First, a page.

Perhaps like the way writing is slowly, very slowly evolving in this industry, then so do the implementation of any rewarding system we would like to see. The trend could take years; yet developers must draw the premises NOW if we don't want to spectate an experiment going awry. Why some legendary board games last decades and video games don't? I don't have the answer to that question, though one can wonder their inherent dependence upon a technological construct becoming obsolete so rapidly. Still, chess survived centuries and Tetris - considered quasi unanimously as one of the two-three best video games of all time - didn't survive a decade in its original release ( circa 1986 ).
Well, these little thoughts purely academic lead us nowhere unless some serious steps are taken as to eschew ways to pave future rewards also reinforcing the replay value I want to experience elsewhere than in MMOs. We must be patient but for 2008 here's the first easy step: make better endings. Make rewarding endings. I'm tired of botched cliffhanger endings. If a particular developer can't help to pursue the trend, you know like professional champions of cliffhanging that are Valve and Epic, well at least allocate an extra time of development instead of a dreaded art cut to meet a deadline already delayed anyway. The little song at the end of Portal is a start, leading to the challenges. If you can do it there, Valve, you can do it for your other offerings as well. Studios should open the valves in their official forums and ask fans first what THEY would like to see enhanced ( or cut ) in their favorite games.
Entry 122: The Magnificent Nine of the Year
9- Unreal Tournament III: Epic stayed true to the gameplay roots of the franchise, to save an otherwise aging formula lost in a year full of innovative games released. Though UTIII shipped with much fewer maps and gameplay types than its prequel 2004, at least they are of top notch quality, incredibly polished, with fun vehicles and a Warfare mode better than Onslaught. The user interface and single player storyline have been hugely criticized, yet I can live with them since the game appeal to both casual ( with a strong AI bot offline ) and the hardcore online.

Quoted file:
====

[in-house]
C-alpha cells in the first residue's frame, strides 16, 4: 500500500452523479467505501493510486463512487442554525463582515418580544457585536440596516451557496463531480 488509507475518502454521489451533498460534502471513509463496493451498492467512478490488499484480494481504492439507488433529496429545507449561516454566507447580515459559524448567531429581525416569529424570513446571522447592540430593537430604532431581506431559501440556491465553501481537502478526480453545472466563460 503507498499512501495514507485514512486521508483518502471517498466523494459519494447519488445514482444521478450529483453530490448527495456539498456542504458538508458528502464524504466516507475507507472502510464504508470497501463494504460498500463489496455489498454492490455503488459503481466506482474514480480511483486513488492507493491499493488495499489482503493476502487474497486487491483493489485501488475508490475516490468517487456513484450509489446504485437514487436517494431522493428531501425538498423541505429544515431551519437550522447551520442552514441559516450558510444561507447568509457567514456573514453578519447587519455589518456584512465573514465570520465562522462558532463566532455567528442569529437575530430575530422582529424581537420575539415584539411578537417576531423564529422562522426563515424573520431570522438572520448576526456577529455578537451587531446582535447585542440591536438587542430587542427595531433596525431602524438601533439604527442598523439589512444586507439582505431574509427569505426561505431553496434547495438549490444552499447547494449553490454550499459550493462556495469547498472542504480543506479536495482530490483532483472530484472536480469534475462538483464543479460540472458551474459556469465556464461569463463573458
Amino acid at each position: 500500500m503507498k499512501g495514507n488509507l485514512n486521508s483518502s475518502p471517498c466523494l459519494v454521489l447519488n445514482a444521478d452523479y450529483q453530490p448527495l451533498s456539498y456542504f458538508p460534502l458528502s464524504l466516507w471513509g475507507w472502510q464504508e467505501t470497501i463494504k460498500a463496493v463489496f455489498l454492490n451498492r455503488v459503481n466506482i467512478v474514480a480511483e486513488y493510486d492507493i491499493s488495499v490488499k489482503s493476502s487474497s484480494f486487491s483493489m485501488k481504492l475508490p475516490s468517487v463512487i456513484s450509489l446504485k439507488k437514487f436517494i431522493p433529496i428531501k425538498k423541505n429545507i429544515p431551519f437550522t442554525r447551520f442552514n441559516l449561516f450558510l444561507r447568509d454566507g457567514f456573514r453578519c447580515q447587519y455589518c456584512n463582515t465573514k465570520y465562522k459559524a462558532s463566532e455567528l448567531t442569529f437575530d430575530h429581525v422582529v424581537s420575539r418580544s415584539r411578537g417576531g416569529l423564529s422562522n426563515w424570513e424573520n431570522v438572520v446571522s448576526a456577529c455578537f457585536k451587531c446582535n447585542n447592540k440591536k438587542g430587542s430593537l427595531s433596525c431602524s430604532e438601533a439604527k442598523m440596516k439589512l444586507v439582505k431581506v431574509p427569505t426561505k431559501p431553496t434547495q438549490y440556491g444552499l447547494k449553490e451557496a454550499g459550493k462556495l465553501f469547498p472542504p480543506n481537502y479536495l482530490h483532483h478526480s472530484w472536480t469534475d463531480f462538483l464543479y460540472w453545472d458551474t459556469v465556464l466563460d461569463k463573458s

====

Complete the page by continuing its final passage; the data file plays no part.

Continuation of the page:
8- Call of Duty 4 - Modern Warfare: don't get me wrong, Infinity Ward's offering deliver some intense cinematic moments and a multiplayer blast yet just like UTIII, it doesn't really bring any innovative features. The gameplay core remains an exact copy of all the previous WWII CoDs, which is a good thing indeed but just can't stand against the BioShock/Crysis/Portal innovative bandwagon. A bit overhyped and over rated in broad daylight, CoD 4 becomes in my mind a fluid dinosaur in a world of transition = great and perhaps could have been a 2006 GOTY - not in 2007.
7- Galactic Civilizations II: Dark Avatar and Twilight of the Arnor Beta: THE only remaining TBS 4x star filling the shoes of Master of Orion's legacy this year by Stardock, a publisher so dedicated to their hardcore fans. A nich sub genre game for niche hardcore nerds that still can be played by any strategy addict. Endless customization options.